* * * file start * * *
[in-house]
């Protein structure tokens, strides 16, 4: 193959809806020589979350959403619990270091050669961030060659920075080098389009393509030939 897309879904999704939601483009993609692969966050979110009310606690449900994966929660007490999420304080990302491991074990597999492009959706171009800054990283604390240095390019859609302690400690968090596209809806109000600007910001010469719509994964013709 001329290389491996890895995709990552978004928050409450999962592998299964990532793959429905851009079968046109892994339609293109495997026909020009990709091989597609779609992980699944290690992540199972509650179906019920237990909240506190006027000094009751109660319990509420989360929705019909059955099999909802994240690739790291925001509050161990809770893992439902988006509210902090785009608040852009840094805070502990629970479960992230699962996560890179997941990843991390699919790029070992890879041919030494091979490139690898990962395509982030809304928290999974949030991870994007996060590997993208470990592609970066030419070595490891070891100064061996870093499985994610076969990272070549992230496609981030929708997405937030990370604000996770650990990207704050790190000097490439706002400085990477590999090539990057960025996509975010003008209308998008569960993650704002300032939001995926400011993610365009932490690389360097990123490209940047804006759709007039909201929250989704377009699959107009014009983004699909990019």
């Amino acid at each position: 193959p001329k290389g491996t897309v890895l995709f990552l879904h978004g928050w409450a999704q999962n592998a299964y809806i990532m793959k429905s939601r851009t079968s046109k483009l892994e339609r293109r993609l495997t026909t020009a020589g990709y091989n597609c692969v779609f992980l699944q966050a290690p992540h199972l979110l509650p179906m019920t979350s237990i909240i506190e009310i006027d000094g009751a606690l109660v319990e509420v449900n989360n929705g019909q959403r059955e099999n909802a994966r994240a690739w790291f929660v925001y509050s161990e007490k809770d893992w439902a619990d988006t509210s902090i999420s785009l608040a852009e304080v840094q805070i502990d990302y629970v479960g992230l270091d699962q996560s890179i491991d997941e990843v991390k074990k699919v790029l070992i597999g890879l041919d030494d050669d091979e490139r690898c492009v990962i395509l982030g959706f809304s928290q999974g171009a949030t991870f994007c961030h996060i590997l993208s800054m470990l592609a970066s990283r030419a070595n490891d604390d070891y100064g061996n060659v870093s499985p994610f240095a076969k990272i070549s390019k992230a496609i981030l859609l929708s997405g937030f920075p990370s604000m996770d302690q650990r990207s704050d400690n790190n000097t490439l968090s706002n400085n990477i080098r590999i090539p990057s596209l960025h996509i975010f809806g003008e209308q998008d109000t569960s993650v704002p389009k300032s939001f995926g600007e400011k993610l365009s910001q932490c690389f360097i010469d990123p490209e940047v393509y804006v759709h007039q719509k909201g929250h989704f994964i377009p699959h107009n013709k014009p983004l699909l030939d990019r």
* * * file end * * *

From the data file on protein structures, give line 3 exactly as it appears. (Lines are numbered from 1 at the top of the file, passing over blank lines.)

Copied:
């Amino acid at each position: 193959p001329k290389g491996t897309v890895l995709f990552l879904h978004g928050w409450a999704q999962n592998a299964y809806i990532m793959k429905s939601r851009t079968s046109k483009l892994e339609r293109r993609l495997t026909t020009a020589g990709y091989n597609c692969v779609f992980l699944q966050a290690p992540h199972l979110l509650p179906m019920t979350s237990i909240i506190e009310i006027d000094g009751a606690l109660v319990e509420v449900n989360n929705g019909q959403r059955e099999n909802a994966r994240a690739w790291f929660v925001y509050s161990e007490k809770d893992w439902a619990d988006t509210s902090i999420s785009l608040a852009e304080v840094q805070i502990d990302y629970v479960g992230l270091d699962q996560s890179i491991d997941e990843v991390k074990k699919v790029l070992i597999g890879l041919d030494d050669d091979e490139r690898c492009v990962i395509l982030g959706f809304s928290q999974g171009a949030t991870f994007c961030h996060i590997l993208s800054m470990l592609a970066s990283r030419a070595n490891d604390d070891y100064g061996n060659v870093s499985p994610f240095a076969k990272i070549s390019k992230a496609i981030l859609l929708s997405g937030f920075p990370s604000m996770d302690q650990r990207s704050d400690n790190n000097t490439l968090s706002n400085n990477i080098r590999i090539p990057s596209l960025h996509i975010f809806g003008e209308q998008d109000t569960s993650v704002p389009k300032s939001f995926g600007e400011k993610l365009s910001q932490c690389f360097i010469d990123p490209e940047v393509y804006v759709h007039q719509k909201g929250h989704f994964i377009p699959h107009n013709k014009p983004l699909l030939d990019r």